Women's business ownership is a hot topic in DC.
Last week, Representatives Suzan DelBene (WA-01), Judy Chu (CA-27), and Sean Patrick Maloney (NY-18) introduced a bill identical to the one introduced in July by Senator Maria Cantwell (D-WA) -- Women's Small Business Ownership Act of 2014 (S. 2693). These bills are the first in almost thirty years that promotes and fosters women's business ownership. The bills will expand business training and coaching for women entrepreneurs, increase federal contracting opportunities for women-owned small businesses, and increase access to capital for women.
More than 9.1 million women-owned businesses, or 30 percent of the country's businesses, generate nearly $1.4 trillion in revenue and employ nearly 7.9 million people, according to the report released State of Women-Owned Businesses recently released by American Express. The growth of women-owned business over the past 15 years, trumps all but the largest, publicly-traded firms -- whether you measure by the number of businesses (up 54 percent), employment (up 9 percent) or revenues (up 58 percent).
However, during their first year in business, women entrepreneurs receive approximately 80 percent less capital and receive only 5 percent of equity capital annually compared to male-owned businesses (Kauffman Foundation). Government procurement is less than four percent. And women's market share of revenues declined while the total percentage of women-owned firms grew.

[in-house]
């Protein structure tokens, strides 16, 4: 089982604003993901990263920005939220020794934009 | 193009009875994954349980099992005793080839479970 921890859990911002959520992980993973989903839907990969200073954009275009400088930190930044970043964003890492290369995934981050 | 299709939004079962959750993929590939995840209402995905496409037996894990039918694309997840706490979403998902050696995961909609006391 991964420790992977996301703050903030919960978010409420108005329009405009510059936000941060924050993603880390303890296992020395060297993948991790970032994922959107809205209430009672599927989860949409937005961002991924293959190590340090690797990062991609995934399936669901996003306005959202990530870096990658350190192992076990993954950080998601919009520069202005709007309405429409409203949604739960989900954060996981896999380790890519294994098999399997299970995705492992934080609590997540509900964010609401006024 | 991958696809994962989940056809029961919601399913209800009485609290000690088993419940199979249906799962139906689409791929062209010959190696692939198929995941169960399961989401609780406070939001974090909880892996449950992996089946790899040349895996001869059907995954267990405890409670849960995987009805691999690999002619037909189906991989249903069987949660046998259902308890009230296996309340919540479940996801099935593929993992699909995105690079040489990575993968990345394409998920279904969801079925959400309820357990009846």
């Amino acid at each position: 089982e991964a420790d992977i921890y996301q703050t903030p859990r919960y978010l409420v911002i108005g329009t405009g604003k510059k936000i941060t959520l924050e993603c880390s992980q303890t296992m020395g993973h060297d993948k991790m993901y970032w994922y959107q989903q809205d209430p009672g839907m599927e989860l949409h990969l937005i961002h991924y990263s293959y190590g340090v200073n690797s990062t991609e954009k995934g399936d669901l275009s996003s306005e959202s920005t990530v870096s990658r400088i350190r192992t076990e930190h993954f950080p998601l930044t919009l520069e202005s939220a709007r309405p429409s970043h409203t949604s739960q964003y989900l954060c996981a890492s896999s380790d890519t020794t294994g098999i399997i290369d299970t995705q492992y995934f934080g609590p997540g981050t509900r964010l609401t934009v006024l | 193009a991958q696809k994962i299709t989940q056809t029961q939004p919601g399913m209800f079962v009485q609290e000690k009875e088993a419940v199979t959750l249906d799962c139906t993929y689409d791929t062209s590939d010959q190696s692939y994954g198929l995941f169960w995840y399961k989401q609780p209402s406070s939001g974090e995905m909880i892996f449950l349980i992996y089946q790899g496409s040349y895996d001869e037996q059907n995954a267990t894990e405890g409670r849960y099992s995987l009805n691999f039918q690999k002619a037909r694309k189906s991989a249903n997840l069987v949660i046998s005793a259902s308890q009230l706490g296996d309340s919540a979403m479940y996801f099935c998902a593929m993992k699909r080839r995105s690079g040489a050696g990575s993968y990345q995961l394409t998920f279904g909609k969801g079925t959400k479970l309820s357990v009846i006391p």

Women-owned businesses are booming, starting at three times the rate for men. But imagine a world where women had equal access to capital, a fair shot at government procurement and capacity to grow beyond $500,000 in revenue, and the economic potential is far more exciting.
Senator Cantwell's bill puts some real meat behind Sheryl Sandberg's call to lean-in and support women's business leadership. According to LeanIn.org, "if we talk openly about the challenges women face and work together, we can change the trajectory of women and create a better world for everyone."
These bills will help women entrepreneurs across the spectrum succeed in business. It will help women like Lidia Mendez, a former strawberry picker, who now runs Lidia's Antojitos Oaxaqueños, a successful Oaxaca-style taquería in Watsonville, California. And it will help women like Elizabeth Perez, founder and CEO of GC Green, a woman-owned green construction firm in San Diego.
According to Aspen Institute's Field program, when entrepreneurs receive small loans, training and business technical assistance 80% succeed, in contrast to the up to 80% failure rate for businesses without this help. Also, micro business owners that get support go on to create an average of an additional two jobs over a three-five year period. Business assistance is also the first step in the capital access process. In many cases, businesses need a couple of years to become loan ready.
Jessica McGinty started Jessicurl, a hair products company, when she became fed up with existing products for curly hair. With help from her local SBDC in Humboldt County, she completed her business plan, leased a warehouse and secured financing to support a national marketing effort. Now, several years later, she employs six people in this rural region.
Less than 30 years ago, a woman had to have a male relative co-sign a small business loan. It is not very different today -- most banks loan women $1 for every $23 they loan men. While access to capital isn't zero, it isn't great. It's time to invest in women.
Investing in women business owners will solve a variety of our country's economic problems, jobs, good jobs and family sustaining wages, reducing income inequality, and promoting business growth. Urge your Senators to support and co-sponsor the Women's Small Business Ownership Act to close the gender gap in business ownership.